Dear Everyone in China,

Every once in a while, you and I need to have a talk. Although I dearly love living in your country, sometimes I want to wring your (communal) little neck.

For instance, when everyone herds ON to the bus at the same time, not paying any attention to the poor huge pregnant lady carrying a writhing 2 year old and a stroller trying to get OFF the bus until she has to yell, "Hey! Let me off the bus first please!", I sort of get a little grumpy with you.

Or when a black car comes barreling down on us honking it’s horn loudly right after we get off this same bus in the pedestrian lane, and I simply put up my hand (a la "talk to the hand"), and say (loudly, not to myself, which I’m sure made me look crazy), "Whatever, I think you can wait 30 seconds for us to cross the street." (in English this time, because it’s just not as satisfying to myself be annoyed in Chinese.). I sort of wanted to slash some tires.

Or, for example, when it’s 7am and the construction starts upstairs for the 15th day in a row. And doesn’t end until 10pm at night (and there are no breaks over the weekend). It’s especially fun when my son can’t nap through it, like today. While I appreciate how fast your country is developing, could you please develop yourself somewhere other than my apartment building?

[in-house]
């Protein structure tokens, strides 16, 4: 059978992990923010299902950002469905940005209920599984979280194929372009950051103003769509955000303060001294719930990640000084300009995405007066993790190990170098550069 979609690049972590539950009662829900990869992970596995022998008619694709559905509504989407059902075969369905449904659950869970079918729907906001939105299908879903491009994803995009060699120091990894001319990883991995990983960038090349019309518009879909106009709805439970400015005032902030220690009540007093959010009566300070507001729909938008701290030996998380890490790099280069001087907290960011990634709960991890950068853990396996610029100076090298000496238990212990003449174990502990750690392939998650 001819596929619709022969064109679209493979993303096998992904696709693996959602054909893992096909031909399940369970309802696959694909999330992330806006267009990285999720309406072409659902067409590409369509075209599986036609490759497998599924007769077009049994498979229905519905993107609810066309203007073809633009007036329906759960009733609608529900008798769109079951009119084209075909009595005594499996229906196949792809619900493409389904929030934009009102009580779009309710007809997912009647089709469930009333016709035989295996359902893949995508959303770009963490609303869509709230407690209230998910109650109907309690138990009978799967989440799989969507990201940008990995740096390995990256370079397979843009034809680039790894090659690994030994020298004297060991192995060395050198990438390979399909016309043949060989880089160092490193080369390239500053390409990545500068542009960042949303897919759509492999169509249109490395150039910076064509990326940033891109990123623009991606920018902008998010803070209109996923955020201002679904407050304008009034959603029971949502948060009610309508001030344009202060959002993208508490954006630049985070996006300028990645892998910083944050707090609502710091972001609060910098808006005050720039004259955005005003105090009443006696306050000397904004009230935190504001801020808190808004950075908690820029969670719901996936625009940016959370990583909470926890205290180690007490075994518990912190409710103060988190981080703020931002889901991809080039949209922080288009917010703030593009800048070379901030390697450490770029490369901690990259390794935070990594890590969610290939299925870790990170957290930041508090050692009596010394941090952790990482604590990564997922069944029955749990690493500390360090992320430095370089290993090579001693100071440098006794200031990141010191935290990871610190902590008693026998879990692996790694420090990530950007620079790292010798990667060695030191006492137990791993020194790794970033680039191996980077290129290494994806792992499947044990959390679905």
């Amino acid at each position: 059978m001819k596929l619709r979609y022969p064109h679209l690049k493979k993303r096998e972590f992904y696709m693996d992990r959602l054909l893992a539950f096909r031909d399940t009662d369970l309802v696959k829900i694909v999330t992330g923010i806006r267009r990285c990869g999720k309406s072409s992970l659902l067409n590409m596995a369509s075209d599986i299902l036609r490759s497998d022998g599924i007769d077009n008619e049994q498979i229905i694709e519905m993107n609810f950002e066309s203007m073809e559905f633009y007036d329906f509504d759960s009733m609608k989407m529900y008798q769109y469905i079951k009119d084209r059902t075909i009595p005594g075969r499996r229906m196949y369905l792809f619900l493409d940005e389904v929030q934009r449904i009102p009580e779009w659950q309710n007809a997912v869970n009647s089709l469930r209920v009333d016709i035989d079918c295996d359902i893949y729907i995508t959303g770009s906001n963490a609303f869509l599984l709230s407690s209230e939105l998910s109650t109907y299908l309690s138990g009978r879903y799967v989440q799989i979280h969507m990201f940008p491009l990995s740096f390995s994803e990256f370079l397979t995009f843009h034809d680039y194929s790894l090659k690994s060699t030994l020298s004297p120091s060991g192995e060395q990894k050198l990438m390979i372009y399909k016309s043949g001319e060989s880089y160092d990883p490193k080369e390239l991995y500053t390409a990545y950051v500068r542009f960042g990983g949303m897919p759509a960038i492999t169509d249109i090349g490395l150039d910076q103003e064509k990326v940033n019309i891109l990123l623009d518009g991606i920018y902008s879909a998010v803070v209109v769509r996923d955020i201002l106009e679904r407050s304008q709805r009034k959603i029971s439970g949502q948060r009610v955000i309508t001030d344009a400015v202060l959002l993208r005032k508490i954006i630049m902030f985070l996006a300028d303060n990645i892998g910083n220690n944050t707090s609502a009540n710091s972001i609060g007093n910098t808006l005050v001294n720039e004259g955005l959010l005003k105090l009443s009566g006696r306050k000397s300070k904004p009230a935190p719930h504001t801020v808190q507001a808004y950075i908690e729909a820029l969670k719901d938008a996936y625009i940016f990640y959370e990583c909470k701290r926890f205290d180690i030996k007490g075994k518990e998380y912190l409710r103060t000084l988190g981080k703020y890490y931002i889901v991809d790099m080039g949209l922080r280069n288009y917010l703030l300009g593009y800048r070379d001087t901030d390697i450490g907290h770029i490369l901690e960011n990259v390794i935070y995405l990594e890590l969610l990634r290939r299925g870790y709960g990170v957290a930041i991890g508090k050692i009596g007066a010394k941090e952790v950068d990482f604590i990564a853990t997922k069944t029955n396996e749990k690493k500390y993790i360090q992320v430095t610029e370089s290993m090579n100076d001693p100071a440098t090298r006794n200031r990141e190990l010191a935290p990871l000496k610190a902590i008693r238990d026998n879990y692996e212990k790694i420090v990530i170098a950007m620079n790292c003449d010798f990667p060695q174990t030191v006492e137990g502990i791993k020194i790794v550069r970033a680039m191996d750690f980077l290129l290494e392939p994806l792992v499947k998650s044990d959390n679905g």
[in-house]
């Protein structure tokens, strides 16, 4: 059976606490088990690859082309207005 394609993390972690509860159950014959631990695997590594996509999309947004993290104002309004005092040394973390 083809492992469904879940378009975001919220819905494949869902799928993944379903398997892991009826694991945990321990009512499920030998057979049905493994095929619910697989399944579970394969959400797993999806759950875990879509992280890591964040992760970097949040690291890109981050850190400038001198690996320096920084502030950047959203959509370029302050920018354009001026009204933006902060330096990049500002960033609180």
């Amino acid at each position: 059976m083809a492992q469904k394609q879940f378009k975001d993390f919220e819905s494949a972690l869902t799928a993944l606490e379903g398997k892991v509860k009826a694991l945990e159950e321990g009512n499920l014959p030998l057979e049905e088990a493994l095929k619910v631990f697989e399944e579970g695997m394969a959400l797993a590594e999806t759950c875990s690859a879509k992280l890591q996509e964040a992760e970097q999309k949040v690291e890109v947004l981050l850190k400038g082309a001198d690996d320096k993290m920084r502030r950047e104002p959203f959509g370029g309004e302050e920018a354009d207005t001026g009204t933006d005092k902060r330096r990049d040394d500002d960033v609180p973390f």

The best part today was the impromptu fireworks display (which simultaneously accompanied the construction going on upstairs) right next to our bedroom windows as my son was trying to fall asleep tonight. A nuclear bomb would have had a hard time competing with this display. I’m sorry to say it China, but if I would have been armed, I would have been quite dangerous.

That is why I want to wring your neck, China. Maybe it has something to do with being a hugely pregnant and thus somewhat (ok, quite) irritable, at least I like to think it does. It also probably has something to do with being American and not Chinese. And I know, if I don’t like it, I can (and should) go home. But I’m not going home, because thankfully most days are not like this one.

So I’ve decided I will not wring your neck, dear China. You’ve become my home now – you are my friends and colleagues, my teachers and neighbors. And friends tolerate idiosyncrasies and weird habits, laugh about their differences, and live to see another day. Just as soon as the construction stops upstairs, I’m going to bed and we can start fresh tomorrow.



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October 2009
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